Illustration credit: A.E. Kieren
To describe emPower's core offering as “a FICO score for health” is both mostly accurate and slightly reductive. The description is accurate in that it gets at the gist of what emPower is attempting to calculate: a single figure that could serve as an indicator of sorts of responsible individual health-related behavior. It's reductive in that it grossly oversimplifies emPower's mission and the philosophy behind it.
“‘A FICO score for health' concerns me because the data that's used to calculate an individual's FICO score is owned and controlled by the banks,” Weidner explains. “Our score takes into account personal data, which we collect. So two big parts of our role are to convince people of the value of what we're doing—and that they'll be rewarded for the behaviors that will drive their scores into a certain range—and to serve as an intermediary between the insurance companies and the public.”
If the first thing that popped into your mind after reading that last sentence was the question, “Uh, privacy concerns?” you're not alone. “Advances in medicine have reduced the ‘bad luck' factor of contracting a disease, so many of the conditions people are dealing with are a result of bad behaviors,” he explains. “The part of the population that is leading a healthy lifestyle but is still feeling the pain of growing insurance costs doesn't like that they're basically subsidizing people with unhealthy behaviors.”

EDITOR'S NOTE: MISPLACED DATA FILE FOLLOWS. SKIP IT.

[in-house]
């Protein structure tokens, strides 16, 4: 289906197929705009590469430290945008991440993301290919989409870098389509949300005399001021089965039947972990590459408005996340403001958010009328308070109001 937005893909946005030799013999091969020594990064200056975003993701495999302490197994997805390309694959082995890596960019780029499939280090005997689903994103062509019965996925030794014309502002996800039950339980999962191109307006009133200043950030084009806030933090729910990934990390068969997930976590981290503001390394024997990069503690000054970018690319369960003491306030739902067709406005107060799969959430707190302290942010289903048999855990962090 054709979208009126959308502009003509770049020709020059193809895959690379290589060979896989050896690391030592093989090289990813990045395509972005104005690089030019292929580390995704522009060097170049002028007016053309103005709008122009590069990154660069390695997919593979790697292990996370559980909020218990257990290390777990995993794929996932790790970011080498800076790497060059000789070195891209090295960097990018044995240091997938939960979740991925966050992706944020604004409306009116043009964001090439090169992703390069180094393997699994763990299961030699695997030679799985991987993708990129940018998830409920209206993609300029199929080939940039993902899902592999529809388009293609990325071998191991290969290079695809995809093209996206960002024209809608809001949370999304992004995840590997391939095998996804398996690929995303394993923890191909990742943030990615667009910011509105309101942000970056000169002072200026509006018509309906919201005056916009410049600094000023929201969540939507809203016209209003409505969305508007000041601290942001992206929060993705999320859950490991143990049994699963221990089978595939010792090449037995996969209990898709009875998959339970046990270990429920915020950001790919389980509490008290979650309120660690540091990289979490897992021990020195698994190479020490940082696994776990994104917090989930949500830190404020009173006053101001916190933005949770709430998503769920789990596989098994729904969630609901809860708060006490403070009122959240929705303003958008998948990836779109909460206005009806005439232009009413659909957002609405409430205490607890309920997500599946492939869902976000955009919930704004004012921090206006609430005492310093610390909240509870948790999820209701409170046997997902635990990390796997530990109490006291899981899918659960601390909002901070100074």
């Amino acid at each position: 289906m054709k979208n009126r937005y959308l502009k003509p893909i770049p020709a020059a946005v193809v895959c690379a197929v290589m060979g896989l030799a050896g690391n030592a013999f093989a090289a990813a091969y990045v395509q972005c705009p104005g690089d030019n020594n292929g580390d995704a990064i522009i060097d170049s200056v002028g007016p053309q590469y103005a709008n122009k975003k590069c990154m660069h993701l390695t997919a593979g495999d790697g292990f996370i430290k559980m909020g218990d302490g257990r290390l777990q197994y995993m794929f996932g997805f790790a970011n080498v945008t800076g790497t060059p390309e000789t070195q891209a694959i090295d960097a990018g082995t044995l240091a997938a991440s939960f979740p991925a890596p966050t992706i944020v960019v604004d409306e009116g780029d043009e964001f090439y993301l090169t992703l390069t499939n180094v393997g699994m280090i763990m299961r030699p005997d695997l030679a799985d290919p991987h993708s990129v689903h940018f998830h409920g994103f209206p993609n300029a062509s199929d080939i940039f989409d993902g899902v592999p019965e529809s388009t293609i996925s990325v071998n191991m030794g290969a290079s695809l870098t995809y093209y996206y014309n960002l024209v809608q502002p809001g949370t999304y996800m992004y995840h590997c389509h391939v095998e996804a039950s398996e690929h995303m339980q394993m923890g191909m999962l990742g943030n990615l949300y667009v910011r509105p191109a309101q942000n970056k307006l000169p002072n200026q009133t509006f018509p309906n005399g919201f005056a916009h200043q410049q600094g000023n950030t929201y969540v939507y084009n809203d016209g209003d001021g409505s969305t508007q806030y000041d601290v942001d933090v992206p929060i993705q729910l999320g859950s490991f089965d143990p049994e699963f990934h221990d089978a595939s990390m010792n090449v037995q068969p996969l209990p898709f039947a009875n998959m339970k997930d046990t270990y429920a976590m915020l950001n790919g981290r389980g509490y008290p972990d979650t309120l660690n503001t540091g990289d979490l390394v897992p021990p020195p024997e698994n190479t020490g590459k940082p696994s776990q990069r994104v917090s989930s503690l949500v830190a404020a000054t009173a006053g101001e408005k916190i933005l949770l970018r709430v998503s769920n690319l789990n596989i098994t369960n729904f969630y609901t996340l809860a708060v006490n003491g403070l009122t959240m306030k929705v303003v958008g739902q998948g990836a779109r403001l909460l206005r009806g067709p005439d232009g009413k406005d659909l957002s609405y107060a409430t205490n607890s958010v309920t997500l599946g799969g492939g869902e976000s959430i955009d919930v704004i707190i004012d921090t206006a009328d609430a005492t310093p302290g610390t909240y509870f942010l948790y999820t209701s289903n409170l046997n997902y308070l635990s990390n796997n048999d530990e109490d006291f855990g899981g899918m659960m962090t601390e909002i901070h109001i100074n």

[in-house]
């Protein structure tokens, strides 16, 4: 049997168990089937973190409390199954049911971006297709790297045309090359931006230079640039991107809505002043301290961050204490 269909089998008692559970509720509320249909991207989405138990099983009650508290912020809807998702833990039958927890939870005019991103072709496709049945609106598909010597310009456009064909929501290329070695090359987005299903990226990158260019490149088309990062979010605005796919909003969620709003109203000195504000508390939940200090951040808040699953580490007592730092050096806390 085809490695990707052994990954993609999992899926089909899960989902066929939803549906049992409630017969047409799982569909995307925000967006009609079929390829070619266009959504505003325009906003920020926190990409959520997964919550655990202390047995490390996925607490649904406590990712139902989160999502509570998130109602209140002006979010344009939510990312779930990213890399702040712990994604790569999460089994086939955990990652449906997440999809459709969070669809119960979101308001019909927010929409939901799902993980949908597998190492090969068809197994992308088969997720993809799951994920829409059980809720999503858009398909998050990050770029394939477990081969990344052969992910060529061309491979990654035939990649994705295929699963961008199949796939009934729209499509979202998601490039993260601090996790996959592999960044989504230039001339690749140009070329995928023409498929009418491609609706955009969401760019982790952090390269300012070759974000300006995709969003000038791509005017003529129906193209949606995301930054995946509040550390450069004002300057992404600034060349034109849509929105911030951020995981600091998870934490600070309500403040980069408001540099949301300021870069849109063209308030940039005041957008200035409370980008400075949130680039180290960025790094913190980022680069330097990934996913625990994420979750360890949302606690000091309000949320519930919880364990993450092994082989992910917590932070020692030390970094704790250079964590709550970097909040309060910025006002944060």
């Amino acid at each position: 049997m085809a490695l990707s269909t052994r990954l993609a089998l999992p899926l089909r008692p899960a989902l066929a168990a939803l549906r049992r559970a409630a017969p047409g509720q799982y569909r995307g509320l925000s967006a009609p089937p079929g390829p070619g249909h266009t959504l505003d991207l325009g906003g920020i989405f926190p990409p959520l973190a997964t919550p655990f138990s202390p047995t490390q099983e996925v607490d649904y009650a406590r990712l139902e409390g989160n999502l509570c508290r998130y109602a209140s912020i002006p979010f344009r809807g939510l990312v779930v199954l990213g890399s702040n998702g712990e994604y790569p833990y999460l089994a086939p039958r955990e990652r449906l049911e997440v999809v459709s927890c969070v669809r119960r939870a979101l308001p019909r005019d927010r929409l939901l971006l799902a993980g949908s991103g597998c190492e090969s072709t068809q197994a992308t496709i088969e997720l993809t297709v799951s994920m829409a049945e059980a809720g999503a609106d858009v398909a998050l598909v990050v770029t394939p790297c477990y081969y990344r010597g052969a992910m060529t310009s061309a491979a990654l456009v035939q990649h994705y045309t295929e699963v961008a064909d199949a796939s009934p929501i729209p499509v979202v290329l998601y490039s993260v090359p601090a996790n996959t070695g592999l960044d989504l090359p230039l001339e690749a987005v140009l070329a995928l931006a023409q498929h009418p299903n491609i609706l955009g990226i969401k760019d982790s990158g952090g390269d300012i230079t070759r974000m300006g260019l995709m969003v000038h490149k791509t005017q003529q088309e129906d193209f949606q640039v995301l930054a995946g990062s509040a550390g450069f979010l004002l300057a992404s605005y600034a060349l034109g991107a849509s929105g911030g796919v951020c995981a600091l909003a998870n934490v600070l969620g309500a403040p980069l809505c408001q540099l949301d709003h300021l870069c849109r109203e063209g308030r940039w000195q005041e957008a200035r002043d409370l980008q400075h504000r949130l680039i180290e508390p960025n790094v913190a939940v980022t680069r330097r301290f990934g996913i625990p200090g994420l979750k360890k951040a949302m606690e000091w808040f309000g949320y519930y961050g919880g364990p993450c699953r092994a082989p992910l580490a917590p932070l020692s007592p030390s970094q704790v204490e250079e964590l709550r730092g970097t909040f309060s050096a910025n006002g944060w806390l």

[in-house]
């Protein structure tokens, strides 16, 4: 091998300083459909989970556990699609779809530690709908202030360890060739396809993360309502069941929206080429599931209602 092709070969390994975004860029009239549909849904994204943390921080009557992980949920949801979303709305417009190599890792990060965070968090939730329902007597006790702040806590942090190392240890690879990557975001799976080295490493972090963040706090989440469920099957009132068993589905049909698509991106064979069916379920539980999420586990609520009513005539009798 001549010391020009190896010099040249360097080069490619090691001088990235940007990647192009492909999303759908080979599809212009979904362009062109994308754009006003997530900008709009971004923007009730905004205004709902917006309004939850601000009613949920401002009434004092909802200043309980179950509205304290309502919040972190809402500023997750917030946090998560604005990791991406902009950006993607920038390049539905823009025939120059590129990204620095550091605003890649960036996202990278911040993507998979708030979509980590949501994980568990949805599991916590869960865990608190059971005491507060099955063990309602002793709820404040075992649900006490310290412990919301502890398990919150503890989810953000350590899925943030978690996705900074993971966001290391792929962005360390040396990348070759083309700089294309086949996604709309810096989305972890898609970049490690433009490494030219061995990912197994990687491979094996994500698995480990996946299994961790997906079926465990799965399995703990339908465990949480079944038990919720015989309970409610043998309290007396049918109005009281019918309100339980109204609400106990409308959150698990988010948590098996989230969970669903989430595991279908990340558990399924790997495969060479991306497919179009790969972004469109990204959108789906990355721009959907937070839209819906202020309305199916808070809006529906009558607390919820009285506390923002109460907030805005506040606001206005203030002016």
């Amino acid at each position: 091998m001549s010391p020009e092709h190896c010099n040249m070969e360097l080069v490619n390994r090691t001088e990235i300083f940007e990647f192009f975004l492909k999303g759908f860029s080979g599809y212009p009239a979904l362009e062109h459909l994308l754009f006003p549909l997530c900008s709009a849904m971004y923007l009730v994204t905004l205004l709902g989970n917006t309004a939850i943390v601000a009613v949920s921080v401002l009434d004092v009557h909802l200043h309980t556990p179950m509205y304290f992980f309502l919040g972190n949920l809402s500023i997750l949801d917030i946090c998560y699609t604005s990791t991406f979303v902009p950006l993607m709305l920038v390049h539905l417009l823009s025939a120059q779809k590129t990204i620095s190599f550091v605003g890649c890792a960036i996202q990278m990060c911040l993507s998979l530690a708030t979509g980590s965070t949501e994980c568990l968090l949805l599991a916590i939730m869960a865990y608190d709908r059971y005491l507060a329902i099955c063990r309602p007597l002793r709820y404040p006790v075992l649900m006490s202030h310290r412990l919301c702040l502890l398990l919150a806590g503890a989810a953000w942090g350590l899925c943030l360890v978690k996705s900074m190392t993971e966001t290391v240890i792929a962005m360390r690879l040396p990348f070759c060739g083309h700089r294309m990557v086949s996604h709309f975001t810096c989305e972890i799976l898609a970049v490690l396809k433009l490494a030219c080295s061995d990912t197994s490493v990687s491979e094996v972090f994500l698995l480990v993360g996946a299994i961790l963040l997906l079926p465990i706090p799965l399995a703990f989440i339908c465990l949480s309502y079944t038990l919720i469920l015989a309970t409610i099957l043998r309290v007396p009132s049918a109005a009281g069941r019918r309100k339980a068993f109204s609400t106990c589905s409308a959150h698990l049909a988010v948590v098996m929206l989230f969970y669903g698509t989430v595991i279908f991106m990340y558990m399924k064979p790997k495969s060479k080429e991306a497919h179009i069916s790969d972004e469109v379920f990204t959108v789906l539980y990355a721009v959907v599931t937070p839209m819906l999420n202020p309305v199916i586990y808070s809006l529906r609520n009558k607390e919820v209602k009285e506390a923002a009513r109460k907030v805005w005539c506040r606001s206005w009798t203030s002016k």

Weidner envisions emPower as the trusted entity that collects data from these people and crunches it into a single number for insurance companies. “You'd get rebates on your premiums based on maintaining a score in a certain range,” he continues. “What we expect to demonstrate over time is that people with higher scores will have lower claims data. The rewards will get more meaningful as we start to demonstrate what the potential long-term savings [to the healthcare system] will be.”
Will it work? Weidner anticipates that individuals with healthy lifestyles will be eager to cash in, so to speak. The challenge is that these individuals are in the minority; less healthy people are not as likely to see much upside in sharing their data. Still, Weidner is optimistic that the emPower philosophy will prevail.
“Chronic illnesses are driving healthcare costs,” he says. “Unless people start making changes to their lifestyles, all the efficiencies in the world are not going to bring those costs under control.”